PUCO Approves Utility Rate Hikes to Subsidize Aging Power Plants

Mar 31, 2016

The W.H. Sammis plant is FirstEnergy's largest coal-fired plant in Ohio. The PUCO approved ratepayer subsidies to support it and the Davis-Besse nuclear plant over the next eight years.
Credit FIRSTENERGY

Ohio regulators have approved a pair of deals that allow utilities FirstEnergy and AEP to impose multi-billion-dollar rate increases on electricity customers to subsidize older coal-fired and nuclear power plants.  

The Public Utilities Commission of Ohio unanimously passed the power purchase agreements 5- 0, which the companies say have clear benefits to the companies and to consumers.

PUCO chair Andre Porter noted the plans had been amended to stabilize customer bill rates and limit potential impact.

“The commission opinion and order today modifies those stipulations to ensure that the end result is in the best interest of all Ohioans.”

The PUCO, in a 5-0 decision, approved rate hikes for FirstEnergy and AEP customers to subsidize aging power plants.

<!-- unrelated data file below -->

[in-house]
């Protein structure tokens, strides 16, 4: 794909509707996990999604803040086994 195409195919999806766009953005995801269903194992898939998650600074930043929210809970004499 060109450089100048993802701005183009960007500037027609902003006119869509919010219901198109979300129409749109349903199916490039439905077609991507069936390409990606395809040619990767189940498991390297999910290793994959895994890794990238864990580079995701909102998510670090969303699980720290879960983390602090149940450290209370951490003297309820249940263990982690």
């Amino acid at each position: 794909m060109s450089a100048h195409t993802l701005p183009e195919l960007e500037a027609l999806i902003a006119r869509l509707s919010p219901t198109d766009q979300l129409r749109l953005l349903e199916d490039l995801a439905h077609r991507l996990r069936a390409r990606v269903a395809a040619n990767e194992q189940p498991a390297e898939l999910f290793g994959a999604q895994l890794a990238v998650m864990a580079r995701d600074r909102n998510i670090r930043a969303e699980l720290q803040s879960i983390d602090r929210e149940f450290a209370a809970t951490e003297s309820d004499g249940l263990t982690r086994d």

Credit KAREN KASLER / OPR

Opponents are likely to challenge the decisions. The Ohio Consumers’ Counsel had estimated the rate hikes could add up to to $5.9 billion over eight years. It’s unclear what the total will be under the commissions’ changes to the plans.

The PUCO says the rate hike plans were changed to stabilize customer bill rates and limit potential impact. But critics such as Trish Demeter with the Ohio Environmental Council are angry.

“The PUCO’s decision means that we’re going to have at least 8 more years of harmful air pollution and Ohioans are going to have to pick up the tab for old, dirty coal plants that should be on their way to retirement.”

Opponents also include Trey Addison with AARP.

“Any cost to the consumer from businesses that essentially are consistently profiting, at the end of the day for us: What about Suzie Buckeye who’s on a fixed income and frankly, cannot afford any sort of increase? That’s our main issue.”

FirstEnergy and AEP said the rate hikes were needed to guarantee income for struggling coal and nuclear plants and would bring stability to the marketplace.